BEIRUT Lebanese politician Tammam Salam was named prime minister on Saturday after he won a sweeping parliamentary endorsement, pledging to bridge the country's deep divisions and shield it from the dangers of neighboring Syria's civil war.
Salam was designated after the resignation of Prime Minister Najib Mikati, whose two years in office were dominated by efforts to contain sectarian tensions, violence and economic fallout from the Syrian conflict.
His immediate task, if he is able to form a cabinet accepted by Lebanon's rival political forces, will be to prepare for a parliamentary election which is due in June but faces delay.
The Syrian bloodshed has exacerbated tensions in Lebanon, which fought a ruinous civil war from 1975 to 1990. Rival Sunni and Shi'ite Muslim and Christian politicians have failed to agree an electoral system under which the vote will take place.
In his first comments after his appointment, Salam said he would seek to "unite opinion and reach speedy agreement on a parliamentary electoral law to achieve fair representation for all citizens and sects".
He also pledged to focus on "ending Lebanon's political divisions and its impact on the security situation, and averting the dangers from the neighboring tragedy (in Syria)".
Salam, born in 1945 into a prominent Sunni political dynasty, is close to the Saudi- and Western-backed March 14 coalition but was chosen as a consensus candidate acceptable to the March 8 bloc, which includes the Iranian-backed Hezbollah and its mainly Shi'ite and Christian allies.
March 14 groups mainly Sunni and Christian parties which pushed, with U.S. and European support, for Syria to end nearly three decades of military presence in Lebanon in 2005.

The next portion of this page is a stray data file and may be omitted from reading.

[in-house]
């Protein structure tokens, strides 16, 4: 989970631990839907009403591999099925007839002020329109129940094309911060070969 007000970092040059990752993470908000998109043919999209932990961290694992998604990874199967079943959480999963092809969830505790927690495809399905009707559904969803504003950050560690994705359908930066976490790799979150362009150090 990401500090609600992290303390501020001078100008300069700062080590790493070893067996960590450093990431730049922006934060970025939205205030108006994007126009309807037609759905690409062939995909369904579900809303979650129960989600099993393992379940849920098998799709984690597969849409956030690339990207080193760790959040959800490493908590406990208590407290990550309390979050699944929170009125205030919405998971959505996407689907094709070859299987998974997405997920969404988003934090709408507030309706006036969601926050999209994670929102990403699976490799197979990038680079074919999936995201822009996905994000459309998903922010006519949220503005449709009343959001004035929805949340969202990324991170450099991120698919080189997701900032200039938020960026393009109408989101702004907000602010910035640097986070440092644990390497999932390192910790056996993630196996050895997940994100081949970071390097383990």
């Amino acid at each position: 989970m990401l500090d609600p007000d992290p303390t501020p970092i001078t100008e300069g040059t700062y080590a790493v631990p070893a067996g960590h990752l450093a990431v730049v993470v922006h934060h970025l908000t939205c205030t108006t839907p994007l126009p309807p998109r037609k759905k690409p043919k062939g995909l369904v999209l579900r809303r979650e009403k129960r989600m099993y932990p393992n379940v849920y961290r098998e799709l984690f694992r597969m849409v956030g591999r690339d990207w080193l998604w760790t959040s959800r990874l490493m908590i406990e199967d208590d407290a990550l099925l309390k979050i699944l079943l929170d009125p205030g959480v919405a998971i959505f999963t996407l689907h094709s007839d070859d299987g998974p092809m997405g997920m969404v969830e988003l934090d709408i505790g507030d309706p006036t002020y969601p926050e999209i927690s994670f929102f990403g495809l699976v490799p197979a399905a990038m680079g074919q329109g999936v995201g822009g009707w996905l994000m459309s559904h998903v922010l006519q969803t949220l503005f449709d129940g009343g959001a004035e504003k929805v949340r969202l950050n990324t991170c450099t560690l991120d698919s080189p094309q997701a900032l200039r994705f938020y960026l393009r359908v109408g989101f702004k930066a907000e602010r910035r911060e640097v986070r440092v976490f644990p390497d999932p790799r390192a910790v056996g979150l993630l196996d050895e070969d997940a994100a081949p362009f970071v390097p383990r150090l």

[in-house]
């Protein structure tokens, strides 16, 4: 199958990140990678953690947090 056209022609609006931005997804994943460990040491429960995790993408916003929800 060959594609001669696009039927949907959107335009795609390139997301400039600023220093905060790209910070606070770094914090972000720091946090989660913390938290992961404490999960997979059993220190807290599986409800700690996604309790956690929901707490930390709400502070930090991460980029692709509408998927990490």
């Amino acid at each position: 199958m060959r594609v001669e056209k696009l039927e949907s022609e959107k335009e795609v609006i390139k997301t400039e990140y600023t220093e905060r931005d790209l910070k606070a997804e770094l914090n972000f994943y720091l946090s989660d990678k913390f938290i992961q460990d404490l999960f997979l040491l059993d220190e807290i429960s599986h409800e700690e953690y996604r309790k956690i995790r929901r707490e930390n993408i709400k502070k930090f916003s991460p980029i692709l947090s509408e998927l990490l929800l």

Referring to speculation over whether his government should be a short-term technocratic administration focused only on preparing for elections, or a 'national unity' government with longer-term ambition, Salam said: "I will absolutely strive to form a government of national benefit".
In a sign of shifting foreign influence in Lebanon, whose politicians lived in the shadow of Damascus long after President Bashar al-Assad withdrew his army eight years ago, Salam's elevation appear to owe much to Saudi intervention.
Druze leader Walid Jumblatt, whose announcement on Thursday that he backed March 14's nomination guaranteed Salam a parliamentary majority, said he reached his decision after talks with Saudi Arabia's intelligence chief Prince Bandar bin Sultan.
Despite the overwhelming support for Salam - he was backed by at least 120 of 128 parliamentarians - he may face a lengthy struggle to form a government. His predecessor, Mikati, took five months assemble a ministerial team and a March 8 source said Salam could also take months to put together a cabinet.
He has to satisfy conflicting demands for portfolios amid a heightened political standoff over the Syrian crisis.
March 14 strongly supports the mainly Sunni Muslim rebels battling to overthrow Assad in a conflict which the United Nations says has killed 70,000 people. Another 400,000 refugees have poured into Lebanon, a country of just 4 million.
March 8 has backed Assad's campaign to crush the uprising, which began with mainly peaceful protests but descended into a civil war which has reduced parts of its main cities to rubble.
Lebanon itself has been shaken by the violence, which has spilled across the border into the Bekaa Valley and inflamed tensions in the northern city of Tripoli between Sunni Muslims who actively support the Syrian rebels and members of Assad's minority Alawite community.
Dozens of people have been killed in the northern city of Tripoli in waves of street fighting since 2011.
Before his resignation, Mikati called for international aid to help Lebanon deal with the impact of the ever-growing number of refugees. President Michel Suleiman called this week for refugee camps to be set up inside Syria itself, under United Nations auspices, to ease the burden on Syria's neighbors.
Salam, a cabinet minister from 2008 to 2009, is the son of former prime minister Saeb Salam. His grandfather served under the Ottoman Empire and the French colonial mandate.
(edited by Richard Meares)